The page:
Like most good stories, it started with a tip. And this time, the tip we received in November 2012 was from an unimpeachable source. Our problem was that the source had to remain anonymous. Thus began, in earnest, Boise Weekly's reporting on Trader Joe's.
BW had been down this road before: Rumors about the purveyors of Two Buck Chuck coming to Idaho have been floating around Boise for the better part of a decade. But this time was different: Confidentiality agreements were being passed around among public planners and private developers, meaning Trader Joe's and their representatives were serious this time--but it also meant that individuals were legally bound not to speak.
When BW first printed our story (BW, News, "Can You Keep a Secret?" Dec. 5, 2012), more than a few naysayers--and yes, that included other media outlets--pushed back, saying their sources were telling them otherwise. Things got more interesting when the following week (BW, News, "Can You Still Keep a Secret?" Dec. 12, 2012), we reported that Trader Joe's had secured, through the Idaho Secretary of State's Office, incorporation to do business in Idaho.
Architectural renderings followed, triggering a Boise Planning and Zoning hearing, where commissioners approved designs for a new retail development at Capitol Boulevard and Front Street. But everyone was still tight-lipped.
That is, until March 21, when Mayor Dave Bieter, anxious to share some good news with a gathering of the Boise Young Professionals, said Trader Joe's was indeed coming to Boise.
"That's a done deal," Bieter told an appreciative audience.
Bieter's spokesman, Adam Park, told BW that city officials had reached out to Trader Joe's numerous times over the years.
"But we were usually told that Boise was probably too far away from their supply corridor," said Park. "But when they opened a store in Bend, Ore., we were encouraged. We knew this was something people were anxious to see, and now, it's a reality."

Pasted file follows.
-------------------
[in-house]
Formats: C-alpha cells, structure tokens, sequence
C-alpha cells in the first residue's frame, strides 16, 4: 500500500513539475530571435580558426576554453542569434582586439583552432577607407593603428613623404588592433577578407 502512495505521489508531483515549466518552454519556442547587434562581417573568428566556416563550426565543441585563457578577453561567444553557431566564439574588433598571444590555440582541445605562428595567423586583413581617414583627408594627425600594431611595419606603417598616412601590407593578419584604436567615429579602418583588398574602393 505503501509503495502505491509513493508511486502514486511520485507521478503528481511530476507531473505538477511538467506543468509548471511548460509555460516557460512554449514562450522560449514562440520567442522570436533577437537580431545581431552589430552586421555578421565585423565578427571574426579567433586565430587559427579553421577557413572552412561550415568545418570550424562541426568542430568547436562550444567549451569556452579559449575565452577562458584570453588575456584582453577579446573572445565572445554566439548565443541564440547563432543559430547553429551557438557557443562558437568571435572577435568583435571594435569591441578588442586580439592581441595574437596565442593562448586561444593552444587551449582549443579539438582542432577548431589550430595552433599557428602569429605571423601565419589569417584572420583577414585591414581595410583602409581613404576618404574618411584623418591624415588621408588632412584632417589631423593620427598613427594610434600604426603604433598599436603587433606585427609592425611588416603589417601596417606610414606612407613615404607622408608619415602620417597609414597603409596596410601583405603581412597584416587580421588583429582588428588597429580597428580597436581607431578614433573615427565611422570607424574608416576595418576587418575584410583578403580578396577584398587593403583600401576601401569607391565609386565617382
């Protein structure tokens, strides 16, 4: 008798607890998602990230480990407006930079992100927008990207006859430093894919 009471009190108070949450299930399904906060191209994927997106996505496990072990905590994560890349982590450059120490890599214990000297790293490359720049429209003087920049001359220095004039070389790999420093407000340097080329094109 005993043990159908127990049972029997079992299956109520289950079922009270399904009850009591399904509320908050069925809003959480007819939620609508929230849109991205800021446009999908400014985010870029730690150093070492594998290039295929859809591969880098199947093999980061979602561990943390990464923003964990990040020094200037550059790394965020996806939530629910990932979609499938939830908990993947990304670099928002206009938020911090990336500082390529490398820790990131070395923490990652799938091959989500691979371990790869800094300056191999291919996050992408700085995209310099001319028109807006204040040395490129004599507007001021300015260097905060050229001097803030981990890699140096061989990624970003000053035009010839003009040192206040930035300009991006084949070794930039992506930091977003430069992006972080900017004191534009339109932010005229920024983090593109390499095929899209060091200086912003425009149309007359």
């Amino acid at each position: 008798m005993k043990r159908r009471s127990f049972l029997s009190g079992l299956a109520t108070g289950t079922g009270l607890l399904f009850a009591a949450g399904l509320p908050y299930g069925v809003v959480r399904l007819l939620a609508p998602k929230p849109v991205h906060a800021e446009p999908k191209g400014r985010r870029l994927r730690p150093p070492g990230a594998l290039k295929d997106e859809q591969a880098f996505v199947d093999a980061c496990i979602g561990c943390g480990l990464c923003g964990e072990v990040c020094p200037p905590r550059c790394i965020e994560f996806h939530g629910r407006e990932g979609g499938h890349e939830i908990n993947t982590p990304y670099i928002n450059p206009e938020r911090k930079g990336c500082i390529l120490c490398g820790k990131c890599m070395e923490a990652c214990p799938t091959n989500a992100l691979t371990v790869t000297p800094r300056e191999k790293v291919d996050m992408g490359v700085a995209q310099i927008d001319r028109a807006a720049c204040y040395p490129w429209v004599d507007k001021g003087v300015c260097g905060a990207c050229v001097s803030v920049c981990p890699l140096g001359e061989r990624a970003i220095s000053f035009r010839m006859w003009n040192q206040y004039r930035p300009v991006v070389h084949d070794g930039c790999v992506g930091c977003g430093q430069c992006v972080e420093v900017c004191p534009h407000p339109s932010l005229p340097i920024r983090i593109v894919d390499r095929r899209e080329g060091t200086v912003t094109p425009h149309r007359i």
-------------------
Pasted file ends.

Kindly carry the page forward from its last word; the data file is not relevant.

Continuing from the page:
In particular, city planners are happy that Trader Joe's, along with other small retailers--expected to include a sandwich and/or coffee shop--will be sprouting from what is currently a 1.7-acre gravel parking lot, framed by Capitol Boulevard, Front, Sixth and Broad streets.
"We have too many surface parking lots in the downtown area," said Park. "Rather than going wide, we want to build up, and the first place we should look at are those lots. That's what Whole Foods did and that's what Trader Joe's will do."
And while a Trader Joe's spokesperson confirmed that a 13,000-square-foot store would indeed open in downtown Boise in 2014, their proposed developer still has a bit of work to do at the Capitol and Front lot.
"We still own the land," Scott Schoenherr, partner at Rafanelli and Nahas Real Estate, told BW. "But Hawkins Companies [a Boise-based retail developer] is under contract to buy it. We haven't closed on the sale because Hawkins is still performing its due diligence."
But Schoenherr is as happy as anyone about the Trader Joe's announcement.
"Trader Joe's would be great in Boise. We tried to build something on that lot but we just couldn't make financial sense out of it," said Schoenherr. "But I think their plans look great."
Park told BW that development at one of the busiest intersections in Idaho is in sync with the Bieter administration's plans for greater downtown density.
"Prior to the Eighth and Main tower going up, the mayor was always asked when the hole was going to be filled. But the other question he often got was, 'When is Trader Joe's coming to Boise?'" said Park. "We couldn't be more pleased."